The latest development battle over amending San Francisco’s landmark 2006 Health Security Ordinance is a Thursday hearing of Board of Supervisors Government Audit and Oversight Committee. The committee will vote on Board of Supervisors President David Chiu’s counter proposal to Supervisor David Campos’ proposal, which has raised the ire of business advocates and could become Mayor Ed Lee’s first veto since being appointed mayor in January.
What has prompted the debate is hundreds of employers comply with The City’s law by using medical reimbursement accounts for their workers. Employers must spend a minimum amount on workers’ health costs. But every year the employers take back the money in the unused money in the accounts. A city report found that in 2010, 80 percent of medical reimbursement account funds – or $50.1 million — were not spent on employees’ medical costs, but instead returned to employers.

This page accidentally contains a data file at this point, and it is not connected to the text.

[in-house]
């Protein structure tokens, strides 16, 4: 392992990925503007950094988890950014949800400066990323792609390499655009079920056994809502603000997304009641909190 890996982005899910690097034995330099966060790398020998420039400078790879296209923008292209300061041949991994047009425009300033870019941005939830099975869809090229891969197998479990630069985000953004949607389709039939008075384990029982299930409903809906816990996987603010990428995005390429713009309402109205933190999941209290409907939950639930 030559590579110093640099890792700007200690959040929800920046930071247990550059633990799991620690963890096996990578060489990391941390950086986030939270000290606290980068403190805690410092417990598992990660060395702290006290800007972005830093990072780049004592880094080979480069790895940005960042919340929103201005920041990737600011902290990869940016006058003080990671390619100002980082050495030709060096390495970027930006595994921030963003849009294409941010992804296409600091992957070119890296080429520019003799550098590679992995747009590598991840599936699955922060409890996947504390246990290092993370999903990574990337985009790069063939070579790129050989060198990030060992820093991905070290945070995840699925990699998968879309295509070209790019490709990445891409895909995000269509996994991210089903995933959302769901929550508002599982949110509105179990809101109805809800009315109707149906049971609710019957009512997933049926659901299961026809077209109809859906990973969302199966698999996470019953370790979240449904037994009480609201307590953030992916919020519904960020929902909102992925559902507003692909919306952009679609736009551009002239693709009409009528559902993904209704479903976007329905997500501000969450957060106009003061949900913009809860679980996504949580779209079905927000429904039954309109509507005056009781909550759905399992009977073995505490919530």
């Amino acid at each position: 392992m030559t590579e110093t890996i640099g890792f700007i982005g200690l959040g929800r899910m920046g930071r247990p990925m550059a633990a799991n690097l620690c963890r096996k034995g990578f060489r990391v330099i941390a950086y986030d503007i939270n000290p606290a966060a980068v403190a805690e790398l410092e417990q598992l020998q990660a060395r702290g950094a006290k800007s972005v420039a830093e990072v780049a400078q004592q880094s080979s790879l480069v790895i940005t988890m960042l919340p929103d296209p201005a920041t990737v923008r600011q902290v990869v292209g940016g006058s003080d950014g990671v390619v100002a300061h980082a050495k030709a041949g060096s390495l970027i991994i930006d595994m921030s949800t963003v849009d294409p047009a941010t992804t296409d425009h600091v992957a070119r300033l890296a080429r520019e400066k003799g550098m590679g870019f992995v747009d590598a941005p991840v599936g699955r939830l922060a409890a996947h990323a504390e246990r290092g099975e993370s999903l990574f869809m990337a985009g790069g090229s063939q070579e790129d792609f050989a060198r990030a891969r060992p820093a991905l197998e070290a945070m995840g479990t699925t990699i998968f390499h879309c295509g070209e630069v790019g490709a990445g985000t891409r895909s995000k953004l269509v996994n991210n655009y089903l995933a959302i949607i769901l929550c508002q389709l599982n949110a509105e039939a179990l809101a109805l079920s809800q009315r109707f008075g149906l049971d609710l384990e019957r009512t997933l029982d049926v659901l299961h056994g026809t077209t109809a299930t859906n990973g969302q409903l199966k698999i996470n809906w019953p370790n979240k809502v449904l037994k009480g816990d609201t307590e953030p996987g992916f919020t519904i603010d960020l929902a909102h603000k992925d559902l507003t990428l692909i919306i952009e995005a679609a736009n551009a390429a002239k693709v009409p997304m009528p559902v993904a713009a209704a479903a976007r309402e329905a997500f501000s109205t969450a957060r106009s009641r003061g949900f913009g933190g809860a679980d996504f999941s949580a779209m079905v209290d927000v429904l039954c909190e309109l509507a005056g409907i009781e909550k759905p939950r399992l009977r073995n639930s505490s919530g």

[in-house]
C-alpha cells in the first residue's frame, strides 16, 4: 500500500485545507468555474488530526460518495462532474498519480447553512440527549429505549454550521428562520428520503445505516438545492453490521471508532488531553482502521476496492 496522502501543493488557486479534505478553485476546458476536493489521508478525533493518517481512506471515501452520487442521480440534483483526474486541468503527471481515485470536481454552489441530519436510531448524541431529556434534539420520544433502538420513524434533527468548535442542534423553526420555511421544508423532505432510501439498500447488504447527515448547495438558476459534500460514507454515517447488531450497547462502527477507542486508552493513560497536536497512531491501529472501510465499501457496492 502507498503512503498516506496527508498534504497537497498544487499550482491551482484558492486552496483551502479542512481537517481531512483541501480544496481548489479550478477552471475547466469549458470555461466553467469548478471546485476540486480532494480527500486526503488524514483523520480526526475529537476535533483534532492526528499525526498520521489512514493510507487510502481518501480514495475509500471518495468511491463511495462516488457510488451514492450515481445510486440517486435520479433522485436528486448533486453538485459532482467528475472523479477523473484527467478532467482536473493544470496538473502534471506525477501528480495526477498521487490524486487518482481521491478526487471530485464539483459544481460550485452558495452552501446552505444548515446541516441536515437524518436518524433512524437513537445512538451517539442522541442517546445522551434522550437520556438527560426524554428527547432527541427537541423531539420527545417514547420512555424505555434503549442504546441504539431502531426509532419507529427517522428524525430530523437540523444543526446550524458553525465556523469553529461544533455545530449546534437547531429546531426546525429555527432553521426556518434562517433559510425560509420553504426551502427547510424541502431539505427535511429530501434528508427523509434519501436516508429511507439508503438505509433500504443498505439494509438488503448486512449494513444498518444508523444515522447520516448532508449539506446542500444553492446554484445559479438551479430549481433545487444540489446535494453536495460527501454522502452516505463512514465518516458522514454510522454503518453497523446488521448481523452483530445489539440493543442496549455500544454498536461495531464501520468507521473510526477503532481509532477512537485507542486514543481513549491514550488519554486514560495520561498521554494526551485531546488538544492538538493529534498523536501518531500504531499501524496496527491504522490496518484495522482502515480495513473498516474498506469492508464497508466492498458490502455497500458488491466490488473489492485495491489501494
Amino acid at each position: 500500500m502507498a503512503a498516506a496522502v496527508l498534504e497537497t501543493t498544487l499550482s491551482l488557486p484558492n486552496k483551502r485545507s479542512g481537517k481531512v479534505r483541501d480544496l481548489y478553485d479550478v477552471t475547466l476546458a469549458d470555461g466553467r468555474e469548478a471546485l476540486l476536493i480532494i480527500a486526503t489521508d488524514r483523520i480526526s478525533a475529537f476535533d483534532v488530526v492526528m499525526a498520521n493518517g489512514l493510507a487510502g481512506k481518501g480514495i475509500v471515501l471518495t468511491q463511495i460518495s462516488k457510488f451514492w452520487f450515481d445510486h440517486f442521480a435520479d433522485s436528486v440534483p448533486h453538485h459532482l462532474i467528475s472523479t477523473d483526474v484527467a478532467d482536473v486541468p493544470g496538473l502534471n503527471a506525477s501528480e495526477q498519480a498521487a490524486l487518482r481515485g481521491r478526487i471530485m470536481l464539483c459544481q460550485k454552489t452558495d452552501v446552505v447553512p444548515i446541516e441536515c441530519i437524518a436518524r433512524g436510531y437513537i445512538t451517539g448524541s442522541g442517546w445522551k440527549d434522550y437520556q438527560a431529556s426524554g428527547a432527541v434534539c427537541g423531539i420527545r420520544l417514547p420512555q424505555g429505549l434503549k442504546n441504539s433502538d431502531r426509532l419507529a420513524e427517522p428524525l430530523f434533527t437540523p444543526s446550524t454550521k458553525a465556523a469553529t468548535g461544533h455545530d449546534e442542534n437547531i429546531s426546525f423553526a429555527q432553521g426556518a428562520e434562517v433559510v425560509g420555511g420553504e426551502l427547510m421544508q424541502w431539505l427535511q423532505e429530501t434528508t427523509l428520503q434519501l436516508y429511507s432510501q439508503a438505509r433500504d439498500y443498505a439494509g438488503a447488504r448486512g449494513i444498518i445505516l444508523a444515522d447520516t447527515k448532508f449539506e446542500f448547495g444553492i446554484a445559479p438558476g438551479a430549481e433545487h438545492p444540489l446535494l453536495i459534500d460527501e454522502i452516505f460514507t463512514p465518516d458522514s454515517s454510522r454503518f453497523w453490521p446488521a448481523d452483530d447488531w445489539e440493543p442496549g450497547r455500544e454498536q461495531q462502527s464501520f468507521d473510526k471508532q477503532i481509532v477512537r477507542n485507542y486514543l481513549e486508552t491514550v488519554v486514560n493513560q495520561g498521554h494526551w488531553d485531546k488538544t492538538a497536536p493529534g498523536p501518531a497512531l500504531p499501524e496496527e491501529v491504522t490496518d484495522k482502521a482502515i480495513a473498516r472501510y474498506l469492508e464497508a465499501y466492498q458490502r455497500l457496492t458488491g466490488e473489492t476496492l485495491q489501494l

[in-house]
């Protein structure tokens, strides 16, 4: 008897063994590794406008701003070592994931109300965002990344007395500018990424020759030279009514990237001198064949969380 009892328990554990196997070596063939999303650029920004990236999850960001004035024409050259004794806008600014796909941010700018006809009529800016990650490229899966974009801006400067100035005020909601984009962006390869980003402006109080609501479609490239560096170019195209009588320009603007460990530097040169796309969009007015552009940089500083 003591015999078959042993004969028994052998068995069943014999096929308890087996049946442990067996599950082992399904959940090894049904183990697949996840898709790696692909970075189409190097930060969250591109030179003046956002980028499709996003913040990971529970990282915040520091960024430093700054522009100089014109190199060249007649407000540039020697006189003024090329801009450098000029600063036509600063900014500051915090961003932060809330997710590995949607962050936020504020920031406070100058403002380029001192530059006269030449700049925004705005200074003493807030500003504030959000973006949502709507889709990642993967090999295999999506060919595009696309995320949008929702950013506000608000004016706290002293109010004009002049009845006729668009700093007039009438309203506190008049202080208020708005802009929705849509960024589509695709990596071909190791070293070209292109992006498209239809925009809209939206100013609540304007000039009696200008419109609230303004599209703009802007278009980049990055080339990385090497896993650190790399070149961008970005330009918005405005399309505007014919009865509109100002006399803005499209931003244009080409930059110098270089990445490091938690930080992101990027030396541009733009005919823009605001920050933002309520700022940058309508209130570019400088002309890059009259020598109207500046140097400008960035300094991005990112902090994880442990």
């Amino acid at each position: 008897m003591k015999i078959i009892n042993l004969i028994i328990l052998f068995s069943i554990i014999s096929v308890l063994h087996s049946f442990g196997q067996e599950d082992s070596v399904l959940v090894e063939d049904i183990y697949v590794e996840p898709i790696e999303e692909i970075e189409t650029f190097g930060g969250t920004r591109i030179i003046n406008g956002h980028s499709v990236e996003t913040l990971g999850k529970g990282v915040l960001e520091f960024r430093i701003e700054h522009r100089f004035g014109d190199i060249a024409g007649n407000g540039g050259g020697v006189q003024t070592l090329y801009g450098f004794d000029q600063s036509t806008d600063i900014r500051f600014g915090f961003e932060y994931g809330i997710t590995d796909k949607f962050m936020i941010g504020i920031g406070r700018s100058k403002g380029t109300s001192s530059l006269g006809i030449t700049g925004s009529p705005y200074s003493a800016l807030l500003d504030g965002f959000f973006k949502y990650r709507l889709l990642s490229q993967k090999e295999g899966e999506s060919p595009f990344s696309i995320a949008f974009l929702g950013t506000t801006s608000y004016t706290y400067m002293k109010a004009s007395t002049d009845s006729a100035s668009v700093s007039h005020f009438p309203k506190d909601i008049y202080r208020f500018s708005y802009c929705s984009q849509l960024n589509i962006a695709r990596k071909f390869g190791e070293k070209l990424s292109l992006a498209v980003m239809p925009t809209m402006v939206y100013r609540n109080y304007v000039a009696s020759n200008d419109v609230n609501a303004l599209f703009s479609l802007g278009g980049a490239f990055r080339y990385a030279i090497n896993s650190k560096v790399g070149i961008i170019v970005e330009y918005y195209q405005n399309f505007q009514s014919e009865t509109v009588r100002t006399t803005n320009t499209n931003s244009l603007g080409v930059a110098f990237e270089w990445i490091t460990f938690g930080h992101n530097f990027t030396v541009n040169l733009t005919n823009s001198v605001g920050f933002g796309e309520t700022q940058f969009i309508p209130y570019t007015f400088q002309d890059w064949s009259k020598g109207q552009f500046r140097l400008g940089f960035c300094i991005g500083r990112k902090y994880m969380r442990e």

Chiu’s proposal is a counter to Campos’ and one that the business community says it could live with. Among the key differences between the Campos and the Chiu proposal is that Chiu’s would require employers keep a year’s worth of medical contributions at any given time, while Campos would require the funds to accumulate in the accounts year after year.
The Board of Supervisors Government Audit and Oversight Committee meets Thursday at 10 a.m. at City Hall in Room 263.
Meanwhile, the Board of Supervisors is scheduled to take a second and final vote Tuesday on Campos’ legislation. If approved as expected, Lee would have 10 days, until Oct. 28, to issue a veto.